Reese’s brief also argues that he was prejudiced because:
[T]he military judge permitted the amendment after appellant had announced his choices regarding forum and pleas. Appellant and his counsel made their tactical choices based on EV’s deposition which contrasted starkly with the facts alleged in the charged offenses.
App. Br. at 14. The military judge’s ruling permitting the change, however, included the observation that the trial testimony was “foreseeable based on pre-trial proceedings.” App. Br. at 9 (quoting ruling) (annotation omitted).
The Coast Guard Appellate Government Division’s brief emphasizes that:
nothing about changing the specification from licking with the tongue to touching with the hand changed the way Appellant presented a defense.
Div. Br. at 13. This seems to be a significant point, and Reese’s brief doesn’t explain how his defense would have been different if the specification alleged touching (consistent with the pre-trial deposition) rather than licking (consistent with the hearsay statements by the boy to his parents).
For the 134 offense, Reese’s brief quotes from the dissenting opinion of Judge Bruce in the Coast Guard CCA’s consideration of this issue in this case:
The act of speaking to a child is not conduct that is ordinarily criminal. Even saying something to a child that makes the child uncomfortable or fearful would not ordinarily be criminal. Alleging that the conduct was service[-]discrediting . . . is a necessary element, but it does not add much in terms of what about Appellant’s conduct was criminal, rather than innocent, or what culpable state of mind the Government is alleging. Words of criminality in the specification would provide some assurance that the court-martial would not convict without considering whether Appellant had a culpable state of mind and whether his conduct might be innocent or justified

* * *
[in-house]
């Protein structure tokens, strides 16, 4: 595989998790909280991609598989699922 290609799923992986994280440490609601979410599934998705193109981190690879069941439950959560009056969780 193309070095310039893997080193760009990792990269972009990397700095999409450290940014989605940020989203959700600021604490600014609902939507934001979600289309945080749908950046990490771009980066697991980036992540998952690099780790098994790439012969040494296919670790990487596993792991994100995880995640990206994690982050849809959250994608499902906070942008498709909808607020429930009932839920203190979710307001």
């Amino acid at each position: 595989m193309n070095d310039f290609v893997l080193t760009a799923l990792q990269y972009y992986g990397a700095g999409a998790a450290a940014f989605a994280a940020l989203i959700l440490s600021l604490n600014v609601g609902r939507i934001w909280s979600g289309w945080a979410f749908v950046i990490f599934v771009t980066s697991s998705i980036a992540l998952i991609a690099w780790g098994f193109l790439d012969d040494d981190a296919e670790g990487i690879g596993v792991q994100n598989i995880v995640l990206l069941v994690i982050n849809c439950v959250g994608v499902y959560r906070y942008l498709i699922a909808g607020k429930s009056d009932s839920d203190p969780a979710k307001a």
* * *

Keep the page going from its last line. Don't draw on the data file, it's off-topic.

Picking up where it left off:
App. Br. at 22 (marks in original). But the brief also makes the strange argument that the specification is deficient because it doesn’t allege the related enumerated offense of obstruction of justice:
In using a novel specification for conduct addressed by a listed offense, the government lightened its burden and only had to prove that appellant did certain acts and that, under the circumstances, his conduct was of a nature to bring discredit upon the armed forces rather than prove the second and third elements of obstructing justice beyond a reasonable doubt.
App. Br. at 24. While the preemption doctrine prohibits application of Article 134 to conduct covered by the other punitive articles, see ¶ 60.c.(5)(a), Part IV, MCM (2016), it doesn’t apply internally within Article 134 (particularly considering that the President’s enumeration of an offense under Article 134 doesn’t actually create an offense but rather merely establishes the maximum authorized punishment for a particular means of violating Article 134).
The Coast Guard Appellate Government Division responds rather weekly that:
In this case, the other charges on the charge sheet provide context to the Specification that supplies any missing aspects of the intent or wrongfulness elements: “what [Appellant] had done to EV” was to sexually abuse him.
Div. Br. at 21. The Division also argues:
In this case, the Specification as charged and as defined by its surrounding context gave Appellant ample notice of the criminality of his conduct: (1) he sexually abused EV, which he believed could result in his going to jail; (2) afterwards, he told EV that if EV told anyone what Appellant had done, Appellant and Appellant’s wife, both of who were beloved by EV would “go to jail,” and (3) the statement was couched in an if-then dichotomy, so as to affect EV’s behavior by expressing that there would be a highly undesirable consequence, which could be prevented by the child’s silence. As charged, there would be little room for Appellant to be confused or mistaken about whether such conduct was criminal. Like in Ashby and Sullivan, the conduct in this case is so egregious that any reasonable servicemember would know that it is service discrediting.
Div. Br. at 27. It’s hard to tell what makes this obviously criminal – the nature of the underlying act or the if-then dichotomy. But either way the Division’s argument seems to be that Reese’s statement to the child was punishible because it was wrongful, despite the fact that wrongfulness was not alleged.